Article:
McLaughlin – an apprentice fabricator by trade – also chipped in with the build work, no doubt making the result all the more special.

Behind all the cheers for Volvo’s milestone, Winterbottom headed Ford’s charge in a rather distant fourth place, with the Falcon unable to live with the pace of either the Triple 8 Holdens or McLaughlin’s Volvo.

He was followed over the line by Fabian Coulthard, Chaz Mostert and Garth Tander. All four Nissans finished inside the top-twelve, sandwiching Will Davison’s Erebus Mercedes AMG E63.

There was bitter disappointment for local boy Scott Pye, whose maiden outing in the Dick Johnson Racing Ford was ruined when he was punted out of the top-six by Shane van Gisbergen at the Turn 9 hairpin.

Having rightly been issued a drive-through penalty for his troubles, van Gisbergen proved that he still hadn’t found his brain, later tangling with Tim Slade at the same corner with a laughably stupid lunge down the inside of the SuperCheap Auto Racing Holden.

James Courtney and Lee Holdsworth were also left licking their wounds after the pair came together mid-race at Turn 3. Courtney tried an impossible ‘threading the needle’ pass, and succeeded only in mangling his front passenger door, which necessitated a trip through pit lane for his mechanics to convert his car into a ‘Commo-three-door’.

Sunday’s action sees the field tackle the feature 250-kilometre race – preceded by an open and ‘Top-10’ qualifying session apiece – with a further 150 championship points up for grabs for the winner.


2014 V8 Supercars Clipsal 500 Adelaide – Race 2 Final Classification (39 laps):

  Driver   Team / Entry   Time
1. Craig Lowndes Triple Eight Holden 56:12.927
2. Scott McLaughlin Volvo Polestar Racing + 4.733
3. Jamie Whincup Triple Eight Holden + 5.551
4. Mark Winterbottom Ford Performance Racing + 14.795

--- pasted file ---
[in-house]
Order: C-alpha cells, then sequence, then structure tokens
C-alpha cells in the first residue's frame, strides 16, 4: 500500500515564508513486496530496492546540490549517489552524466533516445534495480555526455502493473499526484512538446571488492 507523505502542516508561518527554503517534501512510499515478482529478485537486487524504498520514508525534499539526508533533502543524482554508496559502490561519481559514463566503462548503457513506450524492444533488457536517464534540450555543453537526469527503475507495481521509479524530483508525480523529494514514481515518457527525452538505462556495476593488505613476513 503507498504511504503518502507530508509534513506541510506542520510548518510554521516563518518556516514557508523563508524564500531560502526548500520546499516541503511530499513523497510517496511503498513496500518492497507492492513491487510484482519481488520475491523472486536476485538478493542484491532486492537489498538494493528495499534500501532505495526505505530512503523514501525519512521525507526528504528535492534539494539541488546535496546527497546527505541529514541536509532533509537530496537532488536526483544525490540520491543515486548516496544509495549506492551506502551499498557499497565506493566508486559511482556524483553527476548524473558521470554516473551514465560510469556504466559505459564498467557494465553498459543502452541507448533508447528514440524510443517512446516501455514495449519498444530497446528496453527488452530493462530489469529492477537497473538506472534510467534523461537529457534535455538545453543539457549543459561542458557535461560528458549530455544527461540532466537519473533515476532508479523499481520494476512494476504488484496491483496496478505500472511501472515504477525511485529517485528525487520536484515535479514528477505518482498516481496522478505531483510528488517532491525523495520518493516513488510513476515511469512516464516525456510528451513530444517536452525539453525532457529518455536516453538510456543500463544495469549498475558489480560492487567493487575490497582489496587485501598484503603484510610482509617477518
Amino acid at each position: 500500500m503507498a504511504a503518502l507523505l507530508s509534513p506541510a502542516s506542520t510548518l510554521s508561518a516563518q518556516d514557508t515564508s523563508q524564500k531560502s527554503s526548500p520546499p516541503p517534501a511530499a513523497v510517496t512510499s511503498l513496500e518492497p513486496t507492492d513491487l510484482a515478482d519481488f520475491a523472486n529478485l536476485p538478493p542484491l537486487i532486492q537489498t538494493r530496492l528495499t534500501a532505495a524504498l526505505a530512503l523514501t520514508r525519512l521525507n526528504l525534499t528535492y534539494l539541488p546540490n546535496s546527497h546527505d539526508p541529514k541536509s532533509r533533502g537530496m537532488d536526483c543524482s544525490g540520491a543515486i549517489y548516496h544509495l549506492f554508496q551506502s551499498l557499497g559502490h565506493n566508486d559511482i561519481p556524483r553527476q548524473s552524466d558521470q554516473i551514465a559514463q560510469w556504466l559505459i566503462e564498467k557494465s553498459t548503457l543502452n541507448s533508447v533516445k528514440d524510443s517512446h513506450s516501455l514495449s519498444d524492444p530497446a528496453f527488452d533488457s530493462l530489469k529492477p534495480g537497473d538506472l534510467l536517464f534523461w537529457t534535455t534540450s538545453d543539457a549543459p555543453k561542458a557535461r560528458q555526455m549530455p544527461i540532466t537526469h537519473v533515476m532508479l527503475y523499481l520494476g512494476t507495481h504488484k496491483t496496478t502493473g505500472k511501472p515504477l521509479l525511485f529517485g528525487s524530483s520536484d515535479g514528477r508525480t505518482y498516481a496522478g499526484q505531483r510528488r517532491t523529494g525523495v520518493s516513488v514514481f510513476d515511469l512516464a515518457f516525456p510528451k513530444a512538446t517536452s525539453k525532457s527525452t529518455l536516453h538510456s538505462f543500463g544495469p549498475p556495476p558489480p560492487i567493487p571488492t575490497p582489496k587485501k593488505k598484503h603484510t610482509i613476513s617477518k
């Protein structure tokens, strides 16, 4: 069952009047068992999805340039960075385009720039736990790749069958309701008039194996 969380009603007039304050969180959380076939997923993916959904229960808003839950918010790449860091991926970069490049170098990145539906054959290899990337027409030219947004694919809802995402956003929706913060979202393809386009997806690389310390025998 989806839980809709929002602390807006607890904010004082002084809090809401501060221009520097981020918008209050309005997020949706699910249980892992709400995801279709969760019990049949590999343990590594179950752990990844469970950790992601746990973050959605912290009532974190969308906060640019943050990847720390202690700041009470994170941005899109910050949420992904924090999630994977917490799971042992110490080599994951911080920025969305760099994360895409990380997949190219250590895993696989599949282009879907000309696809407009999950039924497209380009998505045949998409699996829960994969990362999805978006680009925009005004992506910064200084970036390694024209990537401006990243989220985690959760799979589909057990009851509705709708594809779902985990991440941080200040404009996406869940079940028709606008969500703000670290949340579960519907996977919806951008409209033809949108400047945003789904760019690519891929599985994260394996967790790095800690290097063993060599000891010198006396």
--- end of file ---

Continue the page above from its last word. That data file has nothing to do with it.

5. Fabian Coulthard Brad Jones Racing Holden + 15.020
6. Chaz Mostert Ford Performance Racing + 15.324
7. Garth Tander TWR Holden + 15.672
8. Michael Caruso Nissan Motorsport + 24.556
9. Todd Kelly Nissan Motorsport + 25.274
10. Will Davison Erebus Motorsport AMG + 25.519
11. Rick Kelly Nissan Motorsport + 26.383
12. James Moffat Nissan Motorsport + 28.351
13. Russell Ingall Lucas Dumbrell Holden + 28.709
14. Tim Slade TWR Holden + 29.627
15. Nick Percat TWR Holden + 34.673
16. Shane van Gisbergen Tekno Autosports Holden + 35.020
17. Lee Holdsworth Erebus Motorsport AMG + 35.781
18. James Courtney TWR Holden + 37.554
19. David Reynolds Ford Performance Racing + 38.062
20. Scott Pye Dick Johnson Racing Ford + 39.875
21. Jason Bright Brad Jones Racing Holden + 45.871
22. Jack Perkins Ford Performance Racing + 46.931
23. Robert Dahlgren Volvo Polestar Racing + 48.787
24. Dale Wood Brad Jones Racing Holden + 1:19.238
  Not Classified        
DNF. David Wall Dick Johnson Racing Ford 37 laps

Images via Fiasco Sports, Fox, V8 Supercars Championship

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Yassmin Abdel-Magied

Two-time Young Australian of the Year finalist, qualified mechanical engineer, social advocate, author and 'petrol head'